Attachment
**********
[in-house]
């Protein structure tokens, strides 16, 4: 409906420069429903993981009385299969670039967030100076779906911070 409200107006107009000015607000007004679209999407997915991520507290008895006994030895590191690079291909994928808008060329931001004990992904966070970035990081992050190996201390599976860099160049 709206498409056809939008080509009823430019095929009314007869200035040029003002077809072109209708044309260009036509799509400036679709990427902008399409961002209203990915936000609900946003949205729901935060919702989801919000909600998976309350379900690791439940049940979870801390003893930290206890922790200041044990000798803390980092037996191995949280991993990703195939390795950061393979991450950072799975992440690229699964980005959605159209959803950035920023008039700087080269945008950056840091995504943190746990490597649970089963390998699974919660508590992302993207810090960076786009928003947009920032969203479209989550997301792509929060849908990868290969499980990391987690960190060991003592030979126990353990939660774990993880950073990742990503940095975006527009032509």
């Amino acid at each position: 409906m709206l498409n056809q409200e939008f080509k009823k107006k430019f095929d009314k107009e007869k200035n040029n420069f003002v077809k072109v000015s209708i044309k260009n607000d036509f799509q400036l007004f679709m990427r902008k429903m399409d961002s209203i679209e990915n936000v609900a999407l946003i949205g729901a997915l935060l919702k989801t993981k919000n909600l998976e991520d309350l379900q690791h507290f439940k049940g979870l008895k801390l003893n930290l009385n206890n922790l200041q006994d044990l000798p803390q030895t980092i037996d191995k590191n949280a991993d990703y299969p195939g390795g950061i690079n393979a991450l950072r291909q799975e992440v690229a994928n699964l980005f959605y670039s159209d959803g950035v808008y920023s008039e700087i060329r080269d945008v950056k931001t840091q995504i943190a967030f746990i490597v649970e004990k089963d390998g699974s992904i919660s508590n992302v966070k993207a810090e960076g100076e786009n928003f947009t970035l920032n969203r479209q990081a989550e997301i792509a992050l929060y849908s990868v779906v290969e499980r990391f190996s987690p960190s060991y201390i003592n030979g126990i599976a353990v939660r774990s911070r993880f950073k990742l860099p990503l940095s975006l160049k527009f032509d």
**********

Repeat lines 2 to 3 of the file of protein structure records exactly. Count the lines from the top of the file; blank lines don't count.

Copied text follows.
């Protein structure tokens, strides 16, 4: 409906420069429903993981009385299969670039967030100076779906911070 409200107006107009000015607000007004679209999407997915991520507290008895006994030895590191690079291909994928808008060329931001004990992904966070970035990081992050190996201390599976860099160049 709206498409056809939008080509009823430019095929009314007869200035040029003002077809072109209708044309260009036509799509400036679709990427902008399409961002209203990915936000609900946003949205729901935060919702989801919000909600998976309350379900690791439940049940979870801390003893930290206890922790200041044990000798803390980092037996191995949280991993990703195939390795950061393979991450950072799975992440690229699964980005959605159209959803950035920023008039700087080269945008950056840091995504943190746990490597649970089963390998699974919660508590992302993207810090960076786009928003947009920032969203479209989550997301792509929060849908990868290969499980990391987690960190060991003592030979126990353990939660774990993880950073990742990503940095975006527009032509």
């Amino acid at each position: 409906m709206l498409n056809q409200e939008f080509k009823k107006k430019f095929d009314k107009e007869k200035n040029n420069f003002v077809k072109v000015s209708i044309k260009n607000d036509f799509q400036l007004f679709m990427r902008k429903m399409d961002s209203i679209e990915n936000v609900a999407l946003i949205g729901a997915l935060l919702k989801t993981k919000n909600l998976e991520d309350l379900q690791h507290f439940k049940g979870l008895k801390l003893n930290l009385n206890n922790l200041q006994d044990l000798p803390q030895t980092i037996d191995k590191n949280a991993d990703y299969p195939g390795g950061i690079n393979a991450l950072r291909q799975e992440v690229a994928n699964l980005f959605y670039s159209d959803g950035v808008y920023s008039e700087i060329r080269d945008v950056k931001t840091q995504i943190a967030f746990i490597v649970e004990k089963d390998g699974s992904i919660s508590n992302v966070k993207a810090e960076g100076e786009n928003f947009t970035l920032n969203r479209q990081a989550e997301i792509a992050l929060y849908s990868v779906v290969e499980r990391f190996s987690p960190s060991y201390i003592n030979g126990i599976a353990v939660r774990s911070r993880f950073k990742l860099p990503l940095s975006l160049k527009f032509d």